And now she has a chain of 120 restaurants, with 18,000 employees, and she pays tax equivalent to £4m a year, most of which she says she gives to a foundation supporting the education of 500 orphans.

"It's not my money, it belongs to the people of China. I just distribute it to the people," she says. She is now walking with a cane since she fell and broke her hip but otherwise remains incredibly spry.

"Mao is the pride of Shaoshan. He went from this poor town to the Forbidden City and became one of the 10 most famous people in the world. Everyone here idolises him.

"His diplomatic work made him famous with foreigners and I welcome every guest here as a guest of Chairman Mao," she says, still a fiery ideologue.

Down the hill, Mao's childhood home - a completely renovated courtyard house, solid and ringed by bamboo, and with soldiers posted in every room - is a place of pilgrimage now thronged with tourists.

In the kitchen, you can see where he gathered the whole family for meetings "to devote themselves to the cause of the liberation of the Chinese people". You learn that Mao's father was a "hardworking, thrifty, smart and crackajack man", while his mother "delighted in Buddhism and to help others".

This would have been a rough and ready, if reasonably prosperous, farmhouse, shared with another family and numerous livestock. Now the whole area has been landscaped and there are loudspeakers blaring out tales of the Chairman's diplomatic triumphs, meetings with world leaders, the respect in which he was held by Chou En-lai, and how much he loved reading.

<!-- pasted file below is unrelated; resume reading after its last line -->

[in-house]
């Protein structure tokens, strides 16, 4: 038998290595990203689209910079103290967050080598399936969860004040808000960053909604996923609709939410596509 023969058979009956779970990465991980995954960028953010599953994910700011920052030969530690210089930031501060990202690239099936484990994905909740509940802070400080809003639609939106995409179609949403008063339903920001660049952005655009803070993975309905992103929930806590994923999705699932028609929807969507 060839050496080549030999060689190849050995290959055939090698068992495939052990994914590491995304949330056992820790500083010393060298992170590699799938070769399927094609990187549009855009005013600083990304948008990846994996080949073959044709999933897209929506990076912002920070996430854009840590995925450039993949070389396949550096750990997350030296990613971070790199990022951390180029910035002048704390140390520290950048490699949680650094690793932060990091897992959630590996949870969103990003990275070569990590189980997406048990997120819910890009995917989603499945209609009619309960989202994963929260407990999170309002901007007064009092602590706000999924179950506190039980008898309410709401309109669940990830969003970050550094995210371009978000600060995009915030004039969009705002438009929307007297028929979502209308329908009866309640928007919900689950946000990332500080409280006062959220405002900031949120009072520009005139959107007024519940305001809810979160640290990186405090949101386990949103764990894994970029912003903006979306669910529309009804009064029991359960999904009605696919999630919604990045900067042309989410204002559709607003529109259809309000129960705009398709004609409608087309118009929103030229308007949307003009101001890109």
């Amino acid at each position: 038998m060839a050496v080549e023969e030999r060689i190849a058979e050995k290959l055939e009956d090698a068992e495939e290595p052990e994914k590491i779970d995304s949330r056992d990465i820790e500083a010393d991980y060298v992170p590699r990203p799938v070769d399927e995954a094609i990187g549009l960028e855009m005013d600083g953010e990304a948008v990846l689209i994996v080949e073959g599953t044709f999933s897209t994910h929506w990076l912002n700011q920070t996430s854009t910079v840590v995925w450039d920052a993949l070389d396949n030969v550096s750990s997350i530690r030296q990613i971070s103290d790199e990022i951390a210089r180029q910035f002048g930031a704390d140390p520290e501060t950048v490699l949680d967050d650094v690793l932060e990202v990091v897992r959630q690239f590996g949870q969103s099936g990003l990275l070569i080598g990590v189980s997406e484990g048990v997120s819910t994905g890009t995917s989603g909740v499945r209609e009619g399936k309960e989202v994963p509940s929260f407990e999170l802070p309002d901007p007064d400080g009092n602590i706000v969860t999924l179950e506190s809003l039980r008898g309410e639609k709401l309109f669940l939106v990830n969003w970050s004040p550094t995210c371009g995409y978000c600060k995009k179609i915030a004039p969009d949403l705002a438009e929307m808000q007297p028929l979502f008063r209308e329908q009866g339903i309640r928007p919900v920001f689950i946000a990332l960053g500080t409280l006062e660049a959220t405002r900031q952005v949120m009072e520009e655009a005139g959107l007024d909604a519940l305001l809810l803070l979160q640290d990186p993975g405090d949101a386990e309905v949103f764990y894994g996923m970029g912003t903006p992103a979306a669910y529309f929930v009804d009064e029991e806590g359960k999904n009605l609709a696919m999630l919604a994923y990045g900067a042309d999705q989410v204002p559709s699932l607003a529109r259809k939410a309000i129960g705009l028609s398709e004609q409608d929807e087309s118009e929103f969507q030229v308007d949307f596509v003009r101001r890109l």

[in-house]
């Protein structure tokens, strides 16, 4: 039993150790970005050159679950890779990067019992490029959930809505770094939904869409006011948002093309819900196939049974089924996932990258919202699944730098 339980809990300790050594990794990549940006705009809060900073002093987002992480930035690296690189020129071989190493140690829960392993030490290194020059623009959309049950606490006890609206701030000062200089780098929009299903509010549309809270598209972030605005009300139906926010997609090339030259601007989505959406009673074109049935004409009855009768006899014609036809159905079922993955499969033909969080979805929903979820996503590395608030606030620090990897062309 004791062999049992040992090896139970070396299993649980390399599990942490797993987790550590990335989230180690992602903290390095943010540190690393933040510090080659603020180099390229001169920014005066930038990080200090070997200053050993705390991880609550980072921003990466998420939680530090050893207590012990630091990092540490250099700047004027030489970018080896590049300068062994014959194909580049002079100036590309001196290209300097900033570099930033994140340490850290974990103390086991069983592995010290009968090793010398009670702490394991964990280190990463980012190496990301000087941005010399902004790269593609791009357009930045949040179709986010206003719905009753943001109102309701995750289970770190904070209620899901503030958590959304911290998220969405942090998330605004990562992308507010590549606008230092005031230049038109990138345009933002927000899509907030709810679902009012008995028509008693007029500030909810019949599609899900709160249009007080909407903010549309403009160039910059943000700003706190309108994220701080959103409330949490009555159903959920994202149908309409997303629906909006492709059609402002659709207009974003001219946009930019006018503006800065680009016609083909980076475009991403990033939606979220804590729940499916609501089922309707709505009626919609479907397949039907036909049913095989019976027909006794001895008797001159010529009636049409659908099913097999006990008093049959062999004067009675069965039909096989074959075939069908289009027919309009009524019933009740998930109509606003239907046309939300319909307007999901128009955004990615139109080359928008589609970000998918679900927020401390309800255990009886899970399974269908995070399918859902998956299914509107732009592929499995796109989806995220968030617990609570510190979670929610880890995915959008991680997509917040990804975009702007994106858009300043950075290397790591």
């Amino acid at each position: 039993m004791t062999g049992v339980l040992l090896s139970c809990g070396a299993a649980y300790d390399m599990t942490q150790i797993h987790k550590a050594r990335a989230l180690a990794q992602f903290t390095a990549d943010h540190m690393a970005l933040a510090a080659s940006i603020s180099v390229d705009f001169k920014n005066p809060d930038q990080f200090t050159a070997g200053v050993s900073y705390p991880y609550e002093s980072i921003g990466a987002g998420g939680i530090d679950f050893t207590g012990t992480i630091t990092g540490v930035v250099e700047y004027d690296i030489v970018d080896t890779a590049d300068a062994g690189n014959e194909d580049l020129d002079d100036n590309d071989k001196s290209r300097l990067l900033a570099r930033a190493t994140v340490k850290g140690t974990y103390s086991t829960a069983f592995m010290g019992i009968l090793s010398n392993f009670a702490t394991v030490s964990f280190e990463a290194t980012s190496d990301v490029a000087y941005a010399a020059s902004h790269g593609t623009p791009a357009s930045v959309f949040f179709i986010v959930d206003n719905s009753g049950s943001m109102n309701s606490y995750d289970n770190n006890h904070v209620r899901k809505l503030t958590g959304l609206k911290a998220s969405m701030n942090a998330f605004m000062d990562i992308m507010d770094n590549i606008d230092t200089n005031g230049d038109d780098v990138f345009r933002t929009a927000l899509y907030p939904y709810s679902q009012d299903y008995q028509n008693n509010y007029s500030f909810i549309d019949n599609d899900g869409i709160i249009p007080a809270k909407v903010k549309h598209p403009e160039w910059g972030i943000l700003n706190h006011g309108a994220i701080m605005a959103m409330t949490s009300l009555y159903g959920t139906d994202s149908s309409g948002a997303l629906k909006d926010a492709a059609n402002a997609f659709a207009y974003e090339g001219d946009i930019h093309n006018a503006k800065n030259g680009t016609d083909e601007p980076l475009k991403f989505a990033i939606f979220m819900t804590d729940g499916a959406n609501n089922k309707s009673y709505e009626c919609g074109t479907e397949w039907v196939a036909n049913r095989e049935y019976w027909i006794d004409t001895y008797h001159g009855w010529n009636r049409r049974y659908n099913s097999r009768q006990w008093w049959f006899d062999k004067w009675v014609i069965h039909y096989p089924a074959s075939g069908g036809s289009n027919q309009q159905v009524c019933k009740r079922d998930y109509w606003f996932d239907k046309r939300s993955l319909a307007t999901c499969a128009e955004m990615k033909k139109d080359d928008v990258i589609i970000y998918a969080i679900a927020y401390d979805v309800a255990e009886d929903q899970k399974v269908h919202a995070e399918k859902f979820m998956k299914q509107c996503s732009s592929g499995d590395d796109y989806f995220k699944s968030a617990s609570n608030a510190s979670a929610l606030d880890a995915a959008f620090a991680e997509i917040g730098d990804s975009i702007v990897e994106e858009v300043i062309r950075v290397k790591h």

Further up the hill, stalls are set up with a bewildering array of Mao memorabilia, mass produced statues, portraits, cigarette lighters, magnets and, at one scenic spot, you can have your picture taken with a cardboard cutout of Mao, sitting in his favourite armchair.

Mao came back to Shaoshan in 1966 in secret, and the villa he stayed in has also been transformed into a shrine.

The wooded walkway up to the villa is lined with calligraphy by Chinese leaders, including poems and epigrams. In the villa, there is a nuclear bunker built for the Chairman's short two-week stay, and an earthquake-proof room which is now lined with medals.

The villa also has a table-tennis table, testament to the ping-pong diplomacy which signalled the start of China's slow opening up to the world.

"Mao was a great man, I admire him," says Jian Jun, a 23-year-old television promotions executive. "I've take a lot of friends up here to Shaoshan - once people hear I come from here, they always ask me about him first thing. I learnt about all the great things he did from my textbooks at school."

Published last month, Mao's Last Revolution by Roderick MacFarquhar and Michael Schoenhals, is an eloquent and damning description of the destruction wrought by the Cultural Revolution, while Jung Chang and Jon Halliday blasted Mao as a power-crazed despot in their recent biography, Mao: The Unknown Story. But Chinese people are much more ambiguous about Mao's legacy.